Horticultural Research II

Course CodeBHT241
Fee CodeS3
Duration (approx)100 hours
QualificationStatement of Attainment

Develop Your Research Skills

  • Learn to determine what is worth researching, then plan and execute appropriate research to get information that can make a real difference to horticultural productivity, in any situation - amenity horticulture, or production horticulture.
  • Building on how to conduct horticulture research (our Horticulture Research I module), this course goes into how to prioritise what to research and covers advanced research methods.
  • Learn different ways of presenting data, how to analyse data and how to put your research together in meaningful report which can be easily understood by other researchers or horticulturists.   

 

Lesson Structure

There are 7 lessons in this course:

  1. Identifying Research Issues and Determining Research Priorities
    • Introduction: first, second, third steps
    • Finding research ideas
    • Brainstorming
    • Steps to brainstorming
    • Mind maps
    • How to mind map
    • Concept mapping
    • Determining research priorities
    • Beginning your research
    • Formulating a research topic
    • Is the research feasible
    • Formulating a hypothesis
    • Terminology
  2. Acquisition of Technical Information
    • Literature review
    • Research methods
    • Basic methods of collecting information: experimental, correlation, questionnaires, surveys, tests, document review
    • Naturalistic observation
    • Focus groups
    • Case studies
  3. Specialised Research Techniques
    • Selecting a research method
    • Fishbone diagrams
    • Applications for cause and effect diagrams
    • Lateral thinking
    • Lateral thinking techniques
    • Pareto analysis
    • Observations
    • Root cause analysis
  4. Research Planning and Designing
    • Project planning
    • Defining the problem, possible solutions and objectives
    • Problem tree analysis tool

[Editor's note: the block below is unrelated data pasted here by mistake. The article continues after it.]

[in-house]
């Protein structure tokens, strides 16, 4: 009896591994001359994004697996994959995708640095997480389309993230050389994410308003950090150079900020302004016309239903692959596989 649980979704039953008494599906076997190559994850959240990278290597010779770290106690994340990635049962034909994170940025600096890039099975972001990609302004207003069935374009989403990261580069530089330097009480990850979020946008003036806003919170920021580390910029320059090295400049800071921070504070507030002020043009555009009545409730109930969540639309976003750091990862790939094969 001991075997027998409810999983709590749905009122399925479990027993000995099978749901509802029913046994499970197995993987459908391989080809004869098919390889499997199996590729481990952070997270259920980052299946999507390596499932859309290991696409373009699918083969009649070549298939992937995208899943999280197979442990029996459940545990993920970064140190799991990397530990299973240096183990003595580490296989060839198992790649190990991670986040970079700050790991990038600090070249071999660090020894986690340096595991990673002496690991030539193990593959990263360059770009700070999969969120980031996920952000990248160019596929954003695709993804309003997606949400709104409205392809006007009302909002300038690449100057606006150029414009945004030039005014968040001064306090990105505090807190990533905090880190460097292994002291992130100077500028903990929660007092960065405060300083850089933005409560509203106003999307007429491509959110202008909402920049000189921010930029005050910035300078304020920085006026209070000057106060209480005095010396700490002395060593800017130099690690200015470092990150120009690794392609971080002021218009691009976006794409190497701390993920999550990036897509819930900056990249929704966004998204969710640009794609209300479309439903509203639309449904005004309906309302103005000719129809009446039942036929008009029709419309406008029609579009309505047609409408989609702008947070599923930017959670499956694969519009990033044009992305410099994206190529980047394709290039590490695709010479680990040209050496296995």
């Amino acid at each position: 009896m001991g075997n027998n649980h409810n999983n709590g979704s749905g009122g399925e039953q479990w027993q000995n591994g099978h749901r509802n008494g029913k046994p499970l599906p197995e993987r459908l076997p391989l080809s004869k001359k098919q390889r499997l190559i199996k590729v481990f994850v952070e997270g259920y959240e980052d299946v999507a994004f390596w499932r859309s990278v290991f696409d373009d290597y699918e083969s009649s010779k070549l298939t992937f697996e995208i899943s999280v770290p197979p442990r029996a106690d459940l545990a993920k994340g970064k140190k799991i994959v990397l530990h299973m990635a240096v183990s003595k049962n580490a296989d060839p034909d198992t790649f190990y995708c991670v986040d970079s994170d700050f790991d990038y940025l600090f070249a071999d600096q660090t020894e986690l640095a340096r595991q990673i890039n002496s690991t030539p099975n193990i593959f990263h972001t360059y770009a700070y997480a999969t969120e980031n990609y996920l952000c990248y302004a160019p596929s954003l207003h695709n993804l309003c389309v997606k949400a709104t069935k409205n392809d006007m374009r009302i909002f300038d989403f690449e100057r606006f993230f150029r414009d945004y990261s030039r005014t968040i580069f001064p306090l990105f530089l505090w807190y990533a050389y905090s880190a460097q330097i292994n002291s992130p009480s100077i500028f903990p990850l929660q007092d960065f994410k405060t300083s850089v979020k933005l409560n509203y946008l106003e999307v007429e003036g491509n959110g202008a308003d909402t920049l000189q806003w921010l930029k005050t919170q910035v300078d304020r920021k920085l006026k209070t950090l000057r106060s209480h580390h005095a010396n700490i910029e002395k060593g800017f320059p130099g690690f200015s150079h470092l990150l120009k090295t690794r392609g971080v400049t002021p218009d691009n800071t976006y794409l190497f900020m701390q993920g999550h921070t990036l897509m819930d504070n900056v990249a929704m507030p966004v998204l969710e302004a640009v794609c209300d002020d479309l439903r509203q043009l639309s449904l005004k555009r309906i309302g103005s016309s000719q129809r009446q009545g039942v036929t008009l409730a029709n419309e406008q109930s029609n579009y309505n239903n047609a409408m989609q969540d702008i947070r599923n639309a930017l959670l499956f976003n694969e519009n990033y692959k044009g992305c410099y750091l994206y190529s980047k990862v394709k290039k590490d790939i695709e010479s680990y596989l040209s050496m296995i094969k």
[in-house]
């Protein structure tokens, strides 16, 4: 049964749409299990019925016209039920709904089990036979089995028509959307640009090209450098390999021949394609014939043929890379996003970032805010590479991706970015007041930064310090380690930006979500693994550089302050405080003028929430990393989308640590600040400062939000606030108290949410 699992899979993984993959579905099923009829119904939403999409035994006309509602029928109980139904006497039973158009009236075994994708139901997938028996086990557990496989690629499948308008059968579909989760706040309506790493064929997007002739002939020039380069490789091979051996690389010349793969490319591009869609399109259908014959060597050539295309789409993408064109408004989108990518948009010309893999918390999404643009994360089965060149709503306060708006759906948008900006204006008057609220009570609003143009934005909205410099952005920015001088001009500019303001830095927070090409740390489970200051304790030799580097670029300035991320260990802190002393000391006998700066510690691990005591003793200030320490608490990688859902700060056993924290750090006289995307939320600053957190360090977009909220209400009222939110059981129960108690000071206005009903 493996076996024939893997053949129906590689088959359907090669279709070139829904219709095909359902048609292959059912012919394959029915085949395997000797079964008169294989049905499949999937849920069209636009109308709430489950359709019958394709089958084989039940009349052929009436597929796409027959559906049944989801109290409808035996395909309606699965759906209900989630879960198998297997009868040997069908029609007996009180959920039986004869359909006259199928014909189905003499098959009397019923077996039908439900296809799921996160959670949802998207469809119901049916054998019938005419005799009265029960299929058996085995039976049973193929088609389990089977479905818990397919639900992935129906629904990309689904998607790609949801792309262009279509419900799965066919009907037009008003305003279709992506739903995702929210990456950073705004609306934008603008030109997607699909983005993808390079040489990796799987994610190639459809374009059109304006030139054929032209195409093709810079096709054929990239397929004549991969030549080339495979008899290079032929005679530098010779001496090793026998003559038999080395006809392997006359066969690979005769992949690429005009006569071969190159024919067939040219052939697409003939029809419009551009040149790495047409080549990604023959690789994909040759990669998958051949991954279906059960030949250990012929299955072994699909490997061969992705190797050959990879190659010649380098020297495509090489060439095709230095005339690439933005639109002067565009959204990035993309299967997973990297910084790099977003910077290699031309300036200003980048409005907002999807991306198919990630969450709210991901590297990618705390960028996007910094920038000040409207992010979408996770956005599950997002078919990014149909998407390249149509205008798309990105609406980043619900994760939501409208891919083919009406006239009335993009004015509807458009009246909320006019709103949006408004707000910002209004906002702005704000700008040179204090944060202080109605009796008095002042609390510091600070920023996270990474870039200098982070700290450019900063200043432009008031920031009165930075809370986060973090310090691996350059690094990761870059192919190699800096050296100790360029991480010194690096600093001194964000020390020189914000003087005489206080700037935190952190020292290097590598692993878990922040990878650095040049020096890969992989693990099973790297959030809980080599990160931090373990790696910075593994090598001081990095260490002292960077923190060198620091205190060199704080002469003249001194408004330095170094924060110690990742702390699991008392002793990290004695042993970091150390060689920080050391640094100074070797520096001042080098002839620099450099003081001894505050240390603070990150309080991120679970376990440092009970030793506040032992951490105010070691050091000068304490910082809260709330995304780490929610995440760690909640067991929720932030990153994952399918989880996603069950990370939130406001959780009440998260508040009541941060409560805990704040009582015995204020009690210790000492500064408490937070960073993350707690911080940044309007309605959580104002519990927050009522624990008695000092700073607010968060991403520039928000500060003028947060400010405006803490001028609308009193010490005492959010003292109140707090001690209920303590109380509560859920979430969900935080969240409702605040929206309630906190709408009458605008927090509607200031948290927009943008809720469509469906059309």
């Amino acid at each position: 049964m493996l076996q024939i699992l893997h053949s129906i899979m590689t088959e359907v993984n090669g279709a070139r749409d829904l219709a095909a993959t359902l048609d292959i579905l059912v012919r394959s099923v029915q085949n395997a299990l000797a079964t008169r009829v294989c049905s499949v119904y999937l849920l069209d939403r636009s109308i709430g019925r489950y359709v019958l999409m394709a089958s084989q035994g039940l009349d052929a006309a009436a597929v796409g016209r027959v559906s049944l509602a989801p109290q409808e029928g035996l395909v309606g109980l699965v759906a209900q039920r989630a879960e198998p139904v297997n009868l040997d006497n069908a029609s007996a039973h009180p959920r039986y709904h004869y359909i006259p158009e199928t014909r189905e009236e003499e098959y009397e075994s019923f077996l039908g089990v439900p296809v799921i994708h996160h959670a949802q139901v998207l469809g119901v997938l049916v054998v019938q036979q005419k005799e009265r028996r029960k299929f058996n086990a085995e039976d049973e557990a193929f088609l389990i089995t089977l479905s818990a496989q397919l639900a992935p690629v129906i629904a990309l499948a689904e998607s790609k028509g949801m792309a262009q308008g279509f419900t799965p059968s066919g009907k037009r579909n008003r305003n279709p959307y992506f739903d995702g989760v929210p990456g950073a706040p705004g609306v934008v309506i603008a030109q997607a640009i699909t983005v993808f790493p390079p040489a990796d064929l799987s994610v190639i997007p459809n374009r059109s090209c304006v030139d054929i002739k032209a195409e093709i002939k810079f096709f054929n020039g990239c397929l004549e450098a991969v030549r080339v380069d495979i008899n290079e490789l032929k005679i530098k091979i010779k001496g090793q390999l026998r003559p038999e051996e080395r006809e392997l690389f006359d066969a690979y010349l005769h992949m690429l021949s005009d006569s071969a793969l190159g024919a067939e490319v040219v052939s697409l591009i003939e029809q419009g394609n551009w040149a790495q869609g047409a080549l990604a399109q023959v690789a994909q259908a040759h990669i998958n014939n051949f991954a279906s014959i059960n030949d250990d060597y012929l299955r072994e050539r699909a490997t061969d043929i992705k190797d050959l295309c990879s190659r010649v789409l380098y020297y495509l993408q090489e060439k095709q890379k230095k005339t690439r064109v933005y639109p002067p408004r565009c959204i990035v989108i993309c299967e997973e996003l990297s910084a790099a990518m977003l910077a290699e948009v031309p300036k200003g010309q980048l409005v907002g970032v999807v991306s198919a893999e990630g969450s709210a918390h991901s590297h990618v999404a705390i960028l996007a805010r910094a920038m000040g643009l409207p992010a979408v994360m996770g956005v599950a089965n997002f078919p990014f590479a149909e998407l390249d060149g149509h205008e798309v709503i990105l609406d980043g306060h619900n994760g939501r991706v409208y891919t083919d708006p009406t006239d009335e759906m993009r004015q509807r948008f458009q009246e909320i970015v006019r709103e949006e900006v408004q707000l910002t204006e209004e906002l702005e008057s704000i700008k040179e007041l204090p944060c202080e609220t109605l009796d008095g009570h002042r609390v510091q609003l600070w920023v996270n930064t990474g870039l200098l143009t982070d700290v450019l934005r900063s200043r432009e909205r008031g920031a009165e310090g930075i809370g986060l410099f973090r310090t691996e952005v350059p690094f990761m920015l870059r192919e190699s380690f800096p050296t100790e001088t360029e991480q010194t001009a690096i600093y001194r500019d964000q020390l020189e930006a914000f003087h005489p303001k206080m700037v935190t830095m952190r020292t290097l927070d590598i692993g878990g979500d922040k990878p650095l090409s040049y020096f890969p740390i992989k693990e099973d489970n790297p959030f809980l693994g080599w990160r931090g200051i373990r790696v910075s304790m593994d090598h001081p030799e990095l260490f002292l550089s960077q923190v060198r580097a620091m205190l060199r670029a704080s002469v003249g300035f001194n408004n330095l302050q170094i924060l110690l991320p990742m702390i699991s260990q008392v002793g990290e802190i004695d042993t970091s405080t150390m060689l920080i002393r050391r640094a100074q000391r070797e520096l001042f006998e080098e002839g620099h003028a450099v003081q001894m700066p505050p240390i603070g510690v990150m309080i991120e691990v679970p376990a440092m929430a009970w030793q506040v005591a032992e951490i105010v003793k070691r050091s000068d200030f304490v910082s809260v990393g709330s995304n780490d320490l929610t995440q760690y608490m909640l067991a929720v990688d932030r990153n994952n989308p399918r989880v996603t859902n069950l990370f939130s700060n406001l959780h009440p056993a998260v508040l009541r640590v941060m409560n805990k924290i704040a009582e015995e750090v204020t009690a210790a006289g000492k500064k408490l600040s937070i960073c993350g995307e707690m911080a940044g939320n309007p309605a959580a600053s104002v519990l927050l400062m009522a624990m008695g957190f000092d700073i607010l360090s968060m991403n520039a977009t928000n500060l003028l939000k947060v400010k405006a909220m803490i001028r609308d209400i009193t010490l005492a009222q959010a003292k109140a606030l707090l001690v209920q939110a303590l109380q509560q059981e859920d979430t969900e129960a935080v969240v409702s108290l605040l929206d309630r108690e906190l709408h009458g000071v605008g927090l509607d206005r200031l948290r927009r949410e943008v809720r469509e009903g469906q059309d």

• SWOT analysis
    • Prioritise objectives and define activities
    • Allocate resources
    • Results and assessment
  5. Statistics
    • Introduction
    • Data presentation
    • Measures of central tendency
    • Distributions
  6. Conducting Research
    • Collecting and logging data
    • Developing a data base structure
    • Data transformations
    • Analyzing data
    • Managing data
    • Analytical procedure
  7. Writing Reports
    • Reporting results
    • Report structure
    • Contents of a research report (example)
    • Pitfalls to avoid

Aims

  • Determine areas where there is a valid need to research processes relevant to horticultural research in today’s social, economic, political and environmental context.
  • Acquire and demonstrate skills in locating and reviewing scientific and technical information.
  • Develop and explain alternative research and observational techniques for a particular Horticultural research study.
  • Design a quality and focused research project addressing a social, technological, environmental and/or economic issues that impact on Horticulture today. The research component must allocate resources needed (time, financial and human resources).
  • Demonstrate and explain basic statistical knowledge used for research with emphasis on your ability to present and monitor given data.
  • Conduct a quality and focused research project addressing a social, technological, environmental and/or economic issue that impact on Horticulture today.
  • Demonstrate skills in report writing

WHAT to RESEARCH?

Research can be valuable, contributing to our understanding of what factors are influencing observed outcomes, which need changing, and what specific changes may be needed. On the other hand, irrelevant or needless research, no matter how well done or how detailed, can waste time, energy and money that could have been much better applied elsewhere.

Therefore, the first step in doing relevant, worthwhile research is to identify areas, social groups, markets, or organisations that might benefit from research, and the kind of information that might be useful. This is a vital step as much of the governmental and private funding today is tied to these constraints.

The second step is to arrive at a specific topic for research, one that clearly articulates the aim of the research, and defines the focus for the research. It defines clearly the goals: what are we doing the research for?

The third step is to consider whether the proposed research is realistic. This is a necessary step on the analysis as it will help determining the strategies, how we will approach and study the problem. Can it be done in a realistic time frame? Has it already been thoroughly researched by someone else? Are there still important questions to be asked? Is there enough information? Steps two and three may need to be repeated several times before the final research topic is identified.

 

WHO IS THIS COURSE FOR?

This course will be of value to people wishing to work in:

  • Horticulture research
  • Teaching
  • Horticultural science
  • Plant breeding
  • Botany
  • General horticulture




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$485.00Payment plans available.

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